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In some schools, children are encouraged, but not forced, to take milk with their breakfasts and lunches.

Jose M. Osorio, MCT

What if students get sick from milk?

  • Article by: MONICA ENG
  • Chicago Tribune
  • December 19, 2012 - 3:44 PM

Khalil Beckwith has never been formally diagnosed with lactose intolerance. He just knows that drinking milk makes him feel lousy.

"When I drink milk with nothing else ... finishing the carton can be a nauseating endeavor," said Beckwith, a senior at King College Prep High School in Chicago.

Like millions of other American children, when Beckwith takes a meal through the federal school lunch program, milk is the only beverage available. Usually he avoids drinking it, but sometimes he said he feels pressure to take the milk. Then he either throws it away or winds up feeling queasy.

People with lactose intolerance lack the enzymes needed to digest lactose, resulting in bloating, cramping, nausea and diarrhea after milk consumption. The condition is common among African-Americans like Beckwith, as well as Hispanics, Asians and American Indians.

Schools participating in the National School Lunch Program -- including those in the Twin Cities -- must serve milk, and school officials say the only way a student can receive a substitute drink is for a doctor to say he or she has a milk allergy. That is a different condition, which qualifies as a disability.

In Minneapolis public schools, students may be served lactacid milk with a parent's signature, but if a student wants rice or soy milk, the student needs to present a medical doctor's signature. A doctor's note is required because of reimbursement requirements from the state of Minnesota, said Syreeta Wilkins, a Minneapolis schools spokeswoman.

The U.S. Department of Agriculture (USDA), which runs the lunch program, says it is acceptable to give students an alternative (such as lactose-free milk, soy milk or almond milk) if a parent submits a simple request.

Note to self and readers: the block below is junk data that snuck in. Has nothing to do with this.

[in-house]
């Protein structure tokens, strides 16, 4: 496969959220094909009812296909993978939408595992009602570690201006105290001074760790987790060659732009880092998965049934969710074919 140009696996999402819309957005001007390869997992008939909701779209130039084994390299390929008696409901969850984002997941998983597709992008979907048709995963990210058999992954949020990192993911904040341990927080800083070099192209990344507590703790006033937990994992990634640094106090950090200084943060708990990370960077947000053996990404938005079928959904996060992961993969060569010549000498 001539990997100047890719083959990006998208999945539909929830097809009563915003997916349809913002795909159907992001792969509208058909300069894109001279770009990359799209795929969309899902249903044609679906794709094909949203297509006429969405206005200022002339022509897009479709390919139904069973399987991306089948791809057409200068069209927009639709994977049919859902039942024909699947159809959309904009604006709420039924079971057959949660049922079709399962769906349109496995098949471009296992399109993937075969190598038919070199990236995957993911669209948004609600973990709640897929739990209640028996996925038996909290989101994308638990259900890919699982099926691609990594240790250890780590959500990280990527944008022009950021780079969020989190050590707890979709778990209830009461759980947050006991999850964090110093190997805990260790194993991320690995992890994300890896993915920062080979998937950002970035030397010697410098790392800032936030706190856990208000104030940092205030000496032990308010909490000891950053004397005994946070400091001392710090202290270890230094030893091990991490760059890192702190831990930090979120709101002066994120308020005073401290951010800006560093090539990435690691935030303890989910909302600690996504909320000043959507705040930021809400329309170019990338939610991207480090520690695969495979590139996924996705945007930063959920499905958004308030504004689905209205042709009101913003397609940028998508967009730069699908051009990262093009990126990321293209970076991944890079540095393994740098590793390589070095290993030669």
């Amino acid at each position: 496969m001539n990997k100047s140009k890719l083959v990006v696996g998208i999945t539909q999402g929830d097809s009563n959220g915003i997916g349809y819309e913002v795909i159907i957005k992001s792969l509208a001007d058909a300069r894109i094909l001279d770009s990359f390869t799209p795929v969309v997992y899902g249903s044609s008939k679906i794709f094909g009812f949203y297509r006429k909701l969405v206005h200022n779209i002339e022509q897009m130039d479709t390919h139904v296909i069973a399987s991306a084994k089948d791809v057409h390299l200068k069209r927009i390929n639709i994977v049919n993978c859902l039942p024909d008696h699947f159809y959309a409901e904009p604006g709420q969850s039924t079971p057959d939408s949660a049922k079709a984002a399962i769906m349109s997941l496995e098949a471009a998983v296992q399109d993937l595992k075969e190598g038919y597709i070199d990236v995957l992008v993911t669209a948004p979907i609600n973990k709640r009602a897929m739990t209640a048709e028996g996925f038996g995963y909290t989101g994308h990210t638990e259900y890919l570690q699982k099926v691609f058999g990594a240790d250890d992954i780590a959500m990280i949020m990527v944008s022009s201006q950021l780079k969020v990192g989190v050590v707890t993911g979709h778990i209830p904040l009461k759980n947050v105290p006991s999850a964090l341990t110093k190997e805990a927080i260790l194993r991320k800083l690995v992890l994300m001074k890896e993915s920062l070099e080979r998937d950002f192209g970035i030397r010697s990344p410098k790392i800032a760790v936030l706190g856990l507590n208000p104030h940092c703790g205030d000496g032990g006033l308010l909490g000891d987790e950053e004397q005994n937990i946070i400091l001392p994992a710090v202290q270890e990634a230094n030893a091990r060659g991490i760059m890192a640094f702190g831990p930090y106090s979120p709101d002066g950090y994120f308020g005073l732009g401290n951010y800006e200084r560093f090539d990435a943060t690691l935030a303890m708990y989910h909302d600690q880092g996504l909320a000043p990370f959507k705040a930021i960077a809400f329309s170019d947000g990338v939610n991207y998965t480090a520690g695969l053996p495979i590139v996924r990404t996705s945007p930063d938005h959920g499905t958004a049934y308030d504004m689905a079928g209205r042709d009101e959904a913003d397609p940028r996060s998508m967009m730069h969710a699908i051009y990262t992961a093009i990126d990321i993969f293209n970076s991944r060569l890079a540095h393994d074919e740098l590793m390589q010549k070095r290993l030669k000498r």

"USDA provides schools with the flexibility to offer milk substitutes that meet federal nutrition requirements to accommodate students' nondisabling allergies, culture, religion or ethical beliefs," a spokeswoman said.

Estimated rates of lactose intolerance among minority groups range from 50 to 100 percent, though a national conference on the topic in 2010 concluded that good data on prevalence remain elusive. Even the lowest estimates, however, suggest that millions of children in the federal lunch program could experience gastrointestinal problems after consuming milk.

And although the USDA allows schools to provide a substitute, those products tend to be more expensive, discouraging officials from publicizing the option. In Minneapolis public schools, milk is the only beverage offered at lunch.

"No juice is available for students," Wilkins said.

The lack of choices worries parents and health advocates who believe it will leave lactose-intolerant students feeling sick and contribute to massive waste. An audit at one Chicago school found that a third of the milk taken at lunch was thrown away.

"If they are required to take milk during lunchtime and actually drink it, how are they going to feel after lunch sitting in that classroom?" said Amy Lanou, an assistant professor of nutrition at the University of North Carolina in Asheville. "Are they going to behave? Are they going to be focused on their studies?"

Lactose-intolerant students got some federal help last year, when the USDA began requiring schools to provide free drinking water in all lunch service locations.

"There are drinking fountains in the [Minneapolis] lunchrooms, and students can ask for a cup and drink from that," Wilkins said.

The USDA says milk is a required part of the lunch program because it provides "children with the calcium and vitamin D, as well as protein, needed to develop strong bones, teeth and muscles." In most districts, students don't have to take milk with lunch, but it must be offered.

In addition, the USDA will not reimburse schools for a lunch unless it contains a certain number of food items. So if a student reaches the end of the cafeteria line with, say, a meat patty and broccoli, the lunch worker is likely to suggest adding milk to complete the meal.

"We do not force kids to take milk, but we do suggest that they take it for breakfast and lunch," Wilkins said.

Staff writer Alejandra Matos contributed to this report.

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